Neil’s first really big moment arrives with the band covering his Split Enz hit, I Got You. There’s a story of Stevie being in love with the song and creating her own harmony all those years ago – now she gets to put it in practice. It’s a good version – I loved John McVie’s harnessing of the bassline (his famous exploration on The Chain also didn’t pop tonight, so that was a shame. But now he’s here!) And the way Stevie and Neil sing it at each other and perform a dance around the song is, well, it’s very Fleetwood Mac.
Rhiannon is next and Stevie’s fully warmed up now, from black magic to being the white witch, she’s just a brilliant song-server when in full control of the narrative and costumed to accentuate lyrical nuances and musical moods. The riff to this song is nearly everything. And never more so than tonight.
Mick Fleetwood’s energy has been palpable up to this point but then he gets his showcase. World Turning. It’s a gimmick – his big silly drum solo in the middle – but it’s the best I’ve seen him deliver it. And you can feel him winning people over. The solo is fine – because it’s groove-based, and then he chants silly nonsense as he plays and people laugh. The accent. The madness. The moment. It’s all swirling. Worlds turning. And Mick is gathering fans as he gives the rest of the band a break. What felt boring in New Plymouth, and what was tedious and rather poorly executed when I saw him do it with The Mick Fleetwood Blues Band is actually a great showcase tonight. It’s mid-way through the concert and it resets the flow and energy. Mick’s a big-match player. There’s no denying that. But he’s boundless tonight – he’s flying.
Gypsy is maybe the one song of the night where it’s noticeable that Lindsey Buckingham is missing. I love that solo so much – it’s his best playing matched to Stevie’s best lyric. And tonight, try as he might, Campbell cannot replicate that tone and touch. He’s close enough for most in the crowd I’d say. As the song goes down a treat. But I reckon they’d have been wiser to leave that one out.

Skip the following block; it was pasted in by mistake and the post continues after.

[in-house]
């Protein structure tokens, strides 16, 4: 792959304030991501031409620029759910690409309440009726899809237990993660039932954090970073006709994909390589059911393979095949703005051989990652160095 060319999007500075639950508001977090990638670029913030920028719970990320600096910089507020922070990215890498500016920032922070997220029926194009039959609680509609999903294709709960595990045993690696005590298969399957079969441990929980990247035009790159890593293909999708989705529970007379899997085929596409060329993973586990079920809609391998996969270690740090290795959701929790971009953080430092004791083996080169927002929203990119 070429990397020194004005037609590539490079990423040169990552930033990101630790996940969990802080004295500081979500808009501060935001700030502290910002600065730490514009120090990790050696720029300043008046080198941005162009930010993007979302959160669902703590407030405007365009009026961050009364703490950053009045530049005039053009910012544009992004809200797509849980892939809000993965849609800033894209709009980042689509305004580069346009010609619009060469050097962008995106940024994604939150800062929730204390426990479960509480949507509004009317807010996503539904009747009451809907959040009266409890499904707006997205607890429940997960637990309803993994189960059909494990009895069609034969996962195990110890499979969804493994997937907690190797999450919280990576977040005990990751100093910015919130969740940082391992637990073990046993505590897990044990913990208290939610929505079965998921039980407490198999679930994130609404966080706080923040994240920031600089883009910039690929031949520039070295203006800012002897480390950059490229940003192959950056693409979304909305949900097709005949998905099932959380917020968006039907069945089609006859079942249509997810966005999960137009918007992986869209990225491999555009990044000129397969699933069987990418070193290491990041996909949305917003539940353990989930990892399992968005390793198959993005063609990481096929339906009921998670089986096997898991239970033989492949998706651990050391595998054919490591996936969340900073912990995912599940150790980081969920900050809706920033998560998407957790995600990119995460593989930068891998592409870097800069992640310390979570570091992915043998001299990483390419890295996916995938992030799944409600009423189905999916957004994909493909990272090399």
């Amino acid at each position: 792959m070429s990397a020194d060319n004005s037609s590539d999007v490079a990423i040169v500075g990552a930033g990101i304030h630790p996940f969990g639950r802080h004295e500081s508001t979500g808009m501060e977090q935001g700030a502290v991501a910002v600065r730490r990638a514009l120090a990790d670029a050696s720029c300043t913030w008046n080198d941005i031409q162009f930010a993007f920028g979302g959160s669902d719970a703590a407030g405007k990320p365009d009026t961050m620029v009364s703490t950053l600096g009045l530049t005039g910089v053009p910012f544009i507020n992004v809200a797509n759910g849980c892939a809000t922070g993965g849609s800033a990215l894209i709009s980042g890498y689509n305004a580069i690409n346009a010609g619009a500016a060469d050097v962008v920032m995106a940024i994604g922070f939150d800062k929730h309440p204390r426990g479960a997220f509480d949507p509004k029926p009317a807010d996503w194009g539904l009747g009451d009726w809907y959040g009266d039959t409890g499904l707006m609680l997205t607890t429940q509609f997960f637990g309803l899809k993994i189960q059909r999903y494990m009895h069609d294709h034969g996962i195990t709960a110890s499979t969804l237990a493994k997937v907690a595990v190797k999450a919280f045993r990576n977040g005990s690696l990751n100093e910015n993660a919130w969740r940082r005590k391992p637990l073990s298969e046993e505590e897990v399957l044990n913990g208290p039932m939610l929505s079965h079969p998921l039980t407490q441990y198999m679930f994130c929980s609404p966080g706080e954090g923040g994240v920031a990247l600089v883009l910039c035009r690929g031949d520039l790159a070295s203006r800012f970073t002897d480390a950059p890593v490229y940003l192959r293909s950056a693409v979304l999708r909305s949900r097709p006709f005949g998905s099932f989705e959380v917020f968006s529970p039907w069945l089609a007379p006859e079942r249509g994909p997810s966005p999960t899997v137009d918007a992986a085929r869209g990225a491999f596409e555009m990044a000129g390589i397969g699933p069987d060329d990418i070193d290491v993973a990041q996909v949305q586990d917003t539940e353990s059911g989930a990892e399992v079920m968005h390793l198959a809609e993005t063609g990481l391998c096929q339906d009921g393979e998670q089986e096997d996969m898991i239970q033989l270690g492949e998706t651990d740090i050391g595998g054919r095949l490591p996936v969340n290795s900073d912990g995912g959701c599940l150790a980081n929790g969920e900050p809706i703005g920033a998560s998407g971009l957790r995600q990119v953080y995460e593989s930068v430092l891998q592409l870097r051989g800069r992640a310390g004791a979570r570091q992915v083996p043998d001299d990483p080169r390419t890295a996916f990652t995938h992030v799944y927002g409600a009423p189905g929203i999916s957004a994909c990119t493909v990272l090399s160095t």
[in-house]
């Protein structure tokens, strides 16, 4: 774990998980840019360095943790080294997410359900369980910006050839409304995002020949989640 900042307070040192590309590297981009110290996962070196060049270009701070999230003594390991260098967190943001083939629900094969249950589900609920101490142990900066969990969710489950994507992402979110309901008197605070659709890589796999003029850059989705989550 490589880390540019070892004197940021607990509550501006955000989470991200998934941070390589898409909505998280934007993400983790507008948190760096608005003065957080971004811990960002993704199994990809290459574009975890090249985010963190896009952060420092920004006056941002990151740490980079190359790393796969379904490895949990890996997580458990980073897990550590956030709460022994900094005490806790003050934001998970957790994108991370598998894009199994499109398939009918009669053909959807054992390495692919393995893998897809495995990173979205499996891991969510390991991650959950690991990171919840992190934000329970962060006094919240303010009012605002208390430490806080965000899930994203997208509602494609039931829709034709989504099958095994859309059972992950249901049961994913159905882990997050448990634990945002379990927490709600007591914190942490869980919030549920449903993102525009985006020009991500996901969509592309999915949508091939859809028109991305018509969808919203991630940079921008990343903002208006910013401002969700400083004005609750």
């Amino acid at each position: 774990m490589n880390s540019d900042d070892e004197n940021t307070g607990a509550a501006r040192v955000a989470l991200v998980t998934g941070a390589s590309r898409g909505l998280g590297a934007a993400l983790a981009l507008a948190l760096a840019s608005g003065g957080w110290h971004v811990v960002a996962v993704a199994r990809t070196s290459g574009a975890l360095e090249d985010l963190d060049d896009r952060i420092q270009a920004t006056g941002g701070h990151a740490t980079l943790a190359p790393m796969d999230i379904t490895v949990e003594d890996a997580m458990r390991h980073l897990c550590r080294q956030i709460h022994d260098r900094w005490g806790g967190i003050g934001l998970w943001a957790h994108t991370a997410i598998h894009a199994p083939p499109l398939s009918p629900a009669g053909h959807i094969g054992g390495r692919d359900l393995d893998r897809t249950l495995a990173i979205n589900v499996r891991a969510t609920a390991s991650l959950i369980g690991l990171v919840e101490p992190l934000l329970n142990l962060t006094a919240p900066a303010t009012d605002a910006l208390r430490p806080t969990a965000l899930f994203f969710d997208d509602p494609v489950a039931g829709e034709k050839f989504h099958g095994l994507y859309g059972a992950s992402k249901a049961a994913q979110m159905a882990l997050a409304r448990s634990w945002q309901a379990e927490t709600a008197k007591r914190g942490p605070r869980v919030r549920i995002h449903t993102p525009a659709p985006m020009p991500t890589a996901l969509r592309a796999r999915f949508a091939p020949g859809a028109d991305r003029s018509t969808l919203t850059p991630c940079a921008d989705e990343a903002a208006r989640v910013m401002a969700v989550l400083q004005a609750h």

The fairweather fans weren’t wanting Neil Finn to perform Peter Green’s Man Of The World. But it was a wonderful rendition. Shows the depth of the band – the weirdness and wonder of the songs that stretch back now 50 years. There’s something about Neil’s delivery too, he makes the song his own – in the sense that the middle section wouldn’t have been out of place on those early 80s, nearly post-punk moments on the Split Enz records.
We stay in Peter Green’s world for Oh Well, a guitar-cruncher that sees the stage band reduced down to just the blokes; Mike and Neil trading licks over the rhythm section. It’s always been a highlight of a Mac show, so many guitarists stepping in to cover for Peter Green (and pay tribute to him) on this. And Fleetwood Mac 2019 nails it.
Next up is Neil Finn playing Don’t Dream Its Over – but only after earnest and effusive praise from Mick Fleetwood, talking of it as one of the great songs. It is. We know this. But to hear it in this context is to really drive that home – hearing it alongside so many other well-known and great songs, plus it’s Neil to a home-crowd. It’s a pretty joyous moment.
Nicks continues the praise, saying she’s reminded Neil at every show that that’s a one-in-a-lifetime song to have written; a one for the ages. She wonders how she could possibly follow that. And then in what could almost be a note of false-modesty she pulls out Landslide. Pretty good follow.
Hold Me is Christine McVie’s best moment of the night vocally. But there’s good support from all on stage and most in the audience. A great 80s pop-banger from Christine. She follows it up with one of her 70s-staples: You Make Loving Fun.
And then Nicks gets her best moment of the night. Gold Dust Woman. Always a highlight of a Mac show or a Stevie Nicks solo gig, this is her in full roleplaying madness and wonder. It’s so simple. A golden-hued shawl. That’s it. That’s the costuming. But it’s the way she moves and what she does…that’s the magic. Something no one else could do, despite a few cowboy hat-wearing audience members figuring the power to perform like this might be hidden at the bottom of an RTD.
Nicks is just magnificent here – and so, too, is the song of course. It writhes and pulses. It’s one of Mick Fleetwood’s great performances too. His tribal drum chant in complete service to the lyric.
Neil Finn slays the follow-up, Go Your Own Way. Which is one of the all-time set-closers.
The band returns for a cover of Tom Petty’s Free Fallin’ sung by Nicks and its signature chime delivered by Campbell.
And then Don’t Stop – one of my least favourite of the big Mac hits, but an obvious choice to close up the night. And you know what? Tonight it’s as good as I’ve ever heard it.
That’s possibly because tonight Fleetwood Mac is as good as I’ve ever heard it. Messy in places. Sloppy, and maybe sadly not quite as stroppy. But as perfectly imperfect as ever. Those songs man. They’re there. They’re there forever. You can’t deny this group its finest material. And they sure weren’t going to deny the fans. They stepped up to do what they always have done – play the shit out of the hits. Hint at some other angles too, remind you of the dark corners.
There’s a strange magic that drives this band. And its current version is an incredible stadium-filling act that shows no signs of slowing. This doesn’t feel like anything approaching a final victory lap.